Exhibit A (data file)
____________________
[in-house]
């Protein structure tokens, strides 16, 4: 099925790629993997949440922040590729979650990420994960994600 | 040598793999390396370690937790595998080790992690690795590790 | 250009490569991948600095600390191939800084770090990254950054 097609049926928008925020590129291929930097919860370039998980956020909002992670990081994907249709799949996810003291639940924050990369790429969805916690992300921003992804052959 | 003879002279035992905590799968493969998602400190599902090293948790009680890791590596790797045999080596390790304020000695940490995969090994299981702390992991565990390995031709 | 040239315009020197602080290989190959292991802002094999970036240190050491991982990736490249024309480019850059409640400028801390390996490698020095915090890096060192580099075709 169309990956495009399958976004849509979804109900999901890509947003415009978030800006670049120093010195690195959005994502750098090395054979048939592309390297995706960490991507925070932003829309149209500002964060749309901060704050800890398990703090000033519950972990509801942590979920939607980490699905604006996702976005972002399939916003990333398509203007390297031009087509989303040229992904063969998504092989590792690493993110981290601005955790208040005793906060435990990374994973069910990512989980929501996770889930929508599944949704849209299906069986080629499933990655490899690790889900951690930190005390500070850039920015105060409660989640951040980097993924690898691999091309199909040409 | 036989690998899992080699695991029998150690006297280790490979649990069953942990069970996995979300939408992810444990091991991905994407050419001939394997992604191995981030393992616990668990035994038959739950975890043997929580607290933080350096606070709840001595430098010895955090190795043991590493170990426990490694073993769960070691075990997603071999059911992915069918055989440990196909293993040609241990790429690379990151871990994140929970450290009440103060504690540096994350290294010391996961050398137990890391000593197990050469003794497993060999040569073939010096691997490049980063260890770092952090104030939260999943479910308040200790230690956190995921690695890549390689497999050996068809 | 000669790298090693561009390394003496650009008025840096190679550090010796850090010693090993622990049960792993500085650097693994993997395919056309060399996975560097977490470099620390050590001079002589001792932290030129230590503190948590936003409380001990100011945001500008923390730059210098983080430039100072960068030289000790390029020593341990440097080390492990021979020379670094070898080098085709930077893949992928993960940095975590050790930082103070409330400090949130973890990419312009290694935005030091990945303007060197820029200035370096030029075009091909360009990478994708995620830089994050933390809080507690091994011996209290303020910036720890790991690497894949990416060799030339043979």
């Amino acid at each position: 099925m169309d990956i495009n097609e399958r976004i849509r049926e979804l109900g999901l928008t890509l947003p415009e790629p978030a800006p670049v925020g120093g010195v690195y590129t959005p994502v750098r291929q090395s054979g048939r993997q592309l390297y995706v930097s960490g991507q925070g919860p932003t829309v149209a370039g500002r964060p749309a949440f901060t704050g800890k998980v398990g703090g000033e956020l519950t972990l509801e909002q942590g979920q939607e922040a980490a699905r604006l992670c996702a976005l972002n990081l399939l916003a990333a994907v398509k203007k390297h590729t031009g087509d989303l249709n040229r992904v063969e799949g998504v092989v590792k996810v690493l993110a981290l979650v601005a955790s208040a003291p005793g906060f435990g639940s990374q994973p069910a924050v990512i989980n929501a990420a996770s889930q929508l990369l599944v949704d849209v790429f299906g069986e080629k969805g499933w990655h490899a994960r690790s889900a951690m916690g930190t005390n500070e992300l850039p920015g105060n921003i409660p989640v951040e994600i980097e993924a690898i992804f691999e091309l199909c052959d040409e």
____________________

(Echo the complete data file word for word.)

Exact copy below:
[in-house]
């Protein structure tokens, strides 16, 4: 099925790629993997949440922040590729979650990420994960994600 | 040598793999390396370690937790595998080790992690690795590790 | 250009490569991948600095600390191939800084770090990254950054 097609049926928008925020590129291929930097919860370039998980956020909002992670990081994907249709799949996810003291639940924050990369790429969805916690992300921003992804052959 | 003879002279035992905590799968493969998602400190599902090293948790009680890791590596790797045999080596390790304020000695940490995969090994299981702390992991565990390995031709 | 040239315009020197602080290989190959292991802002094999970036240190050491991982990736490249024309480019850059409640400028801390390996490698020095915090890096060192580099075709 169309990956495009399958976004849509979804109900999901890509947003415009978030800006670049120093010195690195959005994502750098090395054979048939592309390297995706960490991507925070932003829309149209500002964060749309901060704050800890398990703090000033519950972990509801942590979920939607980490699905604006996702976005972002399939916003990333398509203007390297031009087509989303040229992904063969998504092989590792690493993110981290601005955790208040005793906060435990990374994973069910990512989980929501996770889930929508599944949704849209299906069986080629499933990655490899690790889900951690930190005390500070850039920015105060409660989640951040980097993924690898691999091309199909040409 | 036989690998899992080699695991029998150690006297280790490979649990069953942990069970996995979300939408992810444990091991991905994407050419001939394997992604191995981030393992616990668990035994038959739950975890043997929580607290933080350096606070709840001595430098010895955090190795043991590493170990426990490694073993769960070691075990997603071999059911992915069918055989440990196909293993040609241990790429690379990151871990994140929970450290009440103060504690540096994350290294010391996961050398137990890391000593197990050469003794497993060999040569073939010096691997490049980063260890770092952090104030939260999943479910308040200790230690956190995921690695890549390689497999050996068809 | 000669790298090693561009390394003496650009008025840096190679550090010796850090010693090993622990049960792993500085650097693994993997395919056309060399996975560097977490470099620390050590001079002589001792932290030129230590503190948590936003409380001990100011945001500008923390730059210098983080430039100072960068030289000790390029020593341990440097080390492990021979020379670094070898080098085709930077893949992928993960940095975590050790930082103070409330400090949130973890990419312009290694935005030091990945303007060197820029200035370096030029075009091909360009990478994708995620830089994050933390809080507690091994011996209290303020910036720890790991690497894949990416060799030339043979």
């Amino acid at each position: 099925m169309d990956i495009n097609e399958r976004i849509r049926e979804l109900g999901l928008t890509l947003p415009e790629p978030a800006p670049v925020g120093g010195v690195y590129t959005p994502v750098r291929q090395s054979g048939r993997q592309l390297y995706v930097s960490g991507q925070g919860p932003t829309v149209a370039g500002r964060p749309a949440f901060t704050g800890k998980v398990g703090g000033e956020l519950t972990l509801e909002q942590g979920q939607e922040a980490a699905r604006l992670c996702a976005l972002n990081l399939l916003a990333a994907v398509k203007k390297h590729t031009g087509d989303l249709n040229r992904v063969e799949g998504v092989v590792k996810v690493l993110a981290l979650v601005a955790s208040a003291p005793g906060f435990g639940s990374q994973p069910a924050v990512i989980n929501a990420a996770s889930q929508l990369l599944v949704d849209v790429f299906g069986e080629k969805g499933w990655h490899a994960r690790s889900a951690m916690g930190t005390n500070e992300l850039p920015g105060n921003i409660p989640v951040e994600i980097e993924a690898i992804f691999e091309l199909c052959d040409e």